René Lévesque was born in 1922 in Campbellton, New Brunswick but raised on the Francophone Gaspé peninsula. He is known as the spiritual father of sovereigntism: Lévesque was the first Quebec leader since confederation to attempt political independence for his province – coming close with the famed 1980 referendum that led to a 60/40 split in favour of national unity. As the founder and leader of the Parti Quebecois, Lévesque oversaw many important changes that have contributed to Quebec’s remarkable cultural identity, in particular the controversial language law known simply as Bill 101, which has been integral in maintaining the strength of the
French language in Quebec. Lévesque was a heavy smoker – he once claimed to smoke five packs of cigarettes a day – and died of a heart attack in 1987. It is reported that over 100 000 Quebeckers attended his funeral and procession.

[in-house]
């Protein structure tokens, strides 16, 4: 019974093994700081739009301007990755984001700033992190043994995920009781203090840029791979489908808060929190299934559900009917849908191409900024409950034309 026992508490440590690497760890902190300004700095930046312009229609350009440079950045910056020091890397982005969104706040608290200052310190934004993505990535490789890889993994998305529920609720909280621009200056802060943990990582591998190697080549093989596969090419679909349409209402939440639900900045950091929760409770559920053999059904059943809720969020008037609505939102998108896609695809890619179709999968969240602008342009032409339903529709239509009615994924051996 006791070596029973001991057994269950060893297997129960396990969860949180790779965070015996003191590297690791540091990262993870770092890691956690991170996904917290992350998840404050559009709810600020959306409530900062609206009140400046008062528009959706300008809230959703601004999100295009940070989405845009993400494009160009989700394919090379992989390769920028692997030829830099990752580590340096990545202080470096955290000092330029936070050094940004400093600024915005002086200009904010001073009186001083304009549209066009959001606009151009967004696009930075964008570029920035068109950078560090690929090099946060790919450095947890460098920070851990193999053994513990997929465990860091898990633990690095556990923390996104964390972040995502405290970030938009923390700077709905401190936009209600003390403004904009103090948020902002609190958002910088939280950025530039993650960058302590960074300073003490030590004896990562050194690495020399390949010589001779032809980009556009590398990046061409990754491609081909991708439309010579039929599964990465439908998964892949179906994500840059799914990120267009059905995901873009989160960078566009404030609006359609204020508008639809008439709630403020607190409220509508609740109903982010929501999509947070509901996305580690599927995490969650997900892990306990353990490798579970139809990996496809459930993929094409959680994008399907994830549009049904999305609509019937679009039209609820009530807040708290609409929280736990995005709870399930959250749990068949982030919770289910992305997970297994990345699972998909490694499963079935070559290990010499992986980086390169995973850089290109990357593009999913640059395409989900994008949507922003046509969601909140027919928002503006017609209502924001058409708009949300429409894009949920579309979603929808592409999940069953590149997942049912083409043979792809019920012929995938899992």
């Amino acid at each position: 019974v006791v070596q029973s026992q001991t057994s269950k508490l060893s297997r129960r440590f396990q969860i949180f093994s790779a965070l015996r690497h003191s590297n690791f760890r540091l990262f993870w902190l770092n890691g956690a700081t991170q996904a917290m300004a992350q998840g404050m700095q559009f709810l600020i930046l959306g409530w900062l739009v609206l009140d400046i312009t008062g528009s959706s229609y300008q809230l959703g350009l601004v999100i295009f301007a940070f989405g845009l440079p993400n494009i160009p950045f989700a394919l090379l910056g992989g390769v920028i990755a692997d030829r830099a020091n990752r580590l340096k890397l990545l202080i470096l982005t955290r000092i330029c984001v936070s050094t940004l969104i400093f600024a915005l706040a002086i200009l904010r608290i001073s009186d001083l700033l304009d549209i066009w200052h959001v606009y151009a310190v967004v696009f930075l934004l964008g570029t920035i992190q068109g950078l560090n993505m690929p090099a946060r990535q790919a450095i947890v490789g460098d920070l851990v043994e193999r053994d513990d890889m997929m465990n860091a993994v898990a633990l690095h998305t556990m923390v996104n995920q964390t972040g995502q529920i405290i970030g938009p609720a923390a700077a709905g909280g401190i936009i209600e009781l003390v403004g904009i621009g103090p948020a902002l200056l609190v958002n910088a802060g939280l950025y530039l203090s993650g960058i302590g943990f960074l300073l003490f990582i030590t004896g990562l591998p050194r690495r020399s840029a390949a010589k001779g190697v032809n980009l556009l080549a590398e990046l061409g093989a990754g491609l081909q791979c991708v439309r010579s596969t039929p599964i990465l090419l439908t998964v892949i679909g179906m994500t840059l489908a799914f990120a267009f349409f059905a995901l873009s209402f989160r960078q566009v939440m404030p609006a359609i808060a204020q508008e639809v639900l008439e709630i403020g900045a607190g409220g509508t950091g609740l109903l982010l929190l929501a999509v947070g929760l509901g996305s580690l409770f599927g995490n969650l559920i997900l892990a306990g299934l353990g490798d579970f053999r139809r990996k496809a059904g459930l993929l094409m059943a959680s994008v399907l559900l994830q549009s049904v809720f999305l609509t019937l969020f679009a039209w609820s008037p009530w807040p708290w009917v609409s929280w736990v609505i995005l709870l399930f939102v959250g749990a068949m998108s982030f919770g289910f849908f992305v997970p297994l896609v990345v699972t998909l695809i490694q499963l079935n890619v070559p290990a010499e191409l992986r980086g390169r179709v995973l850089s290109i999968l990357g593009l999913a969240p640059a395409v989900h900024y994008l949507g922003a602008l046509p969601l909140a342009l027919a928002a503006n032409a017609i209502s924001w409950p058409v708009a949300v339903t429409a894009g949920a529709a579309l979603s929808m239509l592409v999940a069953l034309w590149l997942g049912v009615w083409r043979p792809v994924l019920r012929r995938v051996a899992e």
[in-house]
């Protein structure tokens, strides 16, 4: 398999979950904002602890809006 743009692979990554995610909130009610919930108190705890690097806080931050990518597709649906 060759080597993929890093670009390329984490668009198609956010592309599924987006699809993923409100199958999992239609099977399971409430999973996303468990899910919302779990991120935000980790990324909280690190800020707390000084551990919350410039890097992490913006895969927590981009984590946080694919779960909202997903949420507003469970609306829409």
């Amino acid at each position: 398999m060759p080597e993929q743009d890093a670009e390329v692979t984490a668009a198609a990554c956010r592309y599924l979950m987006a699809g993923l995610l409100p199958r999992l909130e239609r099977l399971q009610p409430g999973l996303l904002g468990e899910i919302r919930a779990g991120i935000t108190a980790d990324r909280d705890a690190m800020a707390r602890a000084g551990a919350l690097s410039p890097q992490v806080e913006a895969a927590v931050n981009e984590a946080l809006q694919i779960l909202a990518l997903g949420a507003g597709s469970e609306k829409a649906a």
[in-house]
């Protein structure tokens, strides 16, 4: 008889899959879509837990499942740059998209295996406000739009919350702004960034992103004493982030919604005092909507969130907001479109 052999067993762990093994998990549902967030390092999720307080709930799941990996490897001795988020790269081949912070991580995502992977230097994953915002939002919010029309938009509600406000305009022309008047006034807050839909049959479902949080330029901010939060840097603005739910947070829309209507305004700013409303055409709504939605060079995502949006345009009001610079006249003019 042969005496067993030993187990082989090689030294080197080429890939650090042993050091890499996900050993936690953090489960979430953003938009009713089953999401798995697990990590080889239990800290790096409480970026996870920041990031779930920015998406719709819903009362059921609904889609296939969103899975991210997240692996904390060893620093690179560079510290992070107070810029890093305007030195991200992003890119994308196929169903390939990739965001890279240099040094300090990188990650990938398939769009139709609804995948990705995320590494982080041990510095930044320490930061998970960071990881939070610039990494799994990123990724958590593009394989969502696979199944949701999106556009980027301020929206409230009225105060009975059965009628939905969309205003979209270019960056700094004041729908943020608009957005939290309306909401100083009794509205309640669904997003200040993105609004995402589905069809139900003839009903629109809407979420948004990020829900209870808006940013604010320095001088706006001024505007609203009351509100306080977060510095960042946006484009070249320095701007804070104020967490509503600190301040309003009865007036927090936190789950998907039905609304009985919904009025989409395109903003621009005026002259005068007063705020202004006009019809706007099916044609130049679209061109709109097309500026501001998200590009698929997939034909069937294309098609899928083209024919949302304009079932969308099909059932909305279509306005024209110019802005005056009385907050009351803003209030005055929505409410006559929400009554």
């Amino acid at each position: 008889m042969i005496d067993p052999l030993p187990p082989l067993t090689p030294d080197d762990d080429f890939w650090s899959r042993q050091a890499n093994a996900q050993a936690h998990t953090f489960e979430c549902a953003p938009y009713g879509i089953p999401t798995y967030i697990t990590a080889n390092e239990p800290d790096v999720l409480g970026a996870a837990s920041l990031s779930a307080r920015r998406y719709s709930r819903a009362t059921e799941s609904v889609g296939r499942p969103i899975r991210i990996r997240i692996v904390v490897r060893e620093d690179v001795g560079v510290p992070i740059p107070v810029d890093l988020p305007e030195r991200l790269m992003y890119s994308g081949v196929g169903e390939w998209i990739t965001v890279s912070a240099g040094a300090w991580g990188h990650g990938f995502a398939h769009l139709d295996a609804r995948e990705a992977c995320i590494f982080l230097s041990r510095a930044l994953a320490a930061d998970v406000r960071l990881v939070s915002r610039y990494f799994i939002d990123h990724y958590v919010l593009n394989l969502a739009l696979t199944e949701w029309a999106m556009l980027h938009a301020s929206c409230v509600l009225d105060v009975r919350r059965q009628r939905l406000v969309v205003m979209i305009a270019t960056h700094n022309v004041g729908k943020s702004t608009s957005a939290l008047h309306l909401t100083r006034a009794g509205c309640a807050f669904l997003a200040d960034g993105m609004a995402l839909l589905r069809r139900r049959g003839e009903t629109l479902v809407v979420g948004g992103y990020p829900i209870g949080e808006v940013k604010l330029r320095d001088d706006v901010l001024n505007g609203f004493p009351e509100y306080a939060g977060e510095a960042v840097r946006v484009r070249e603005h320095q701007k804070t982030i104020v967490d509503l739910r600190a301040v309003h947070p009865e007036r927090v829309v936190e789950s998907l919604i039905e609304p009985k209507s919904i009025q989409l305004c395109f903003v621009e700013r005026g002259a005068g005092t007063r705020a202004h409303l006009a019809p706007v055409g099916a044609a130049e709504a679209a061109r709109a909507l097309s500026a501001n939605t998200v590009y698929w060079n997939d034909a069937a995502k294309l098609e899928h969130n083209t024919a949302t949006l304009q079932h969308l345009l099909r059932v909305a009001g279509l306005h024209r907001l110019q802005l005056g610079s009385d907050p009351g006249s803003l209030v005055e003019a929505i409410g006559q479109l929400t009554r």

With his Giller-shortlisted novel, A Secret Between Us (La Kermesse), Daniel Poliquin is now one of the few Canadian novelists well known in both languages. He’s also a respected political essayist and worked for years as a simultaneous translator in the House of Commons, which gave him long exposure to political debate in the country. Unlike others who have written about René Lévesque, Poliquin is neither a true believer nor an opponent. And while not a follower of Lévesque’s idea for an independent Quebec, he is a great admirer of the man. He brings a fresh interpretation of Lévesque’s life and legacy to the page.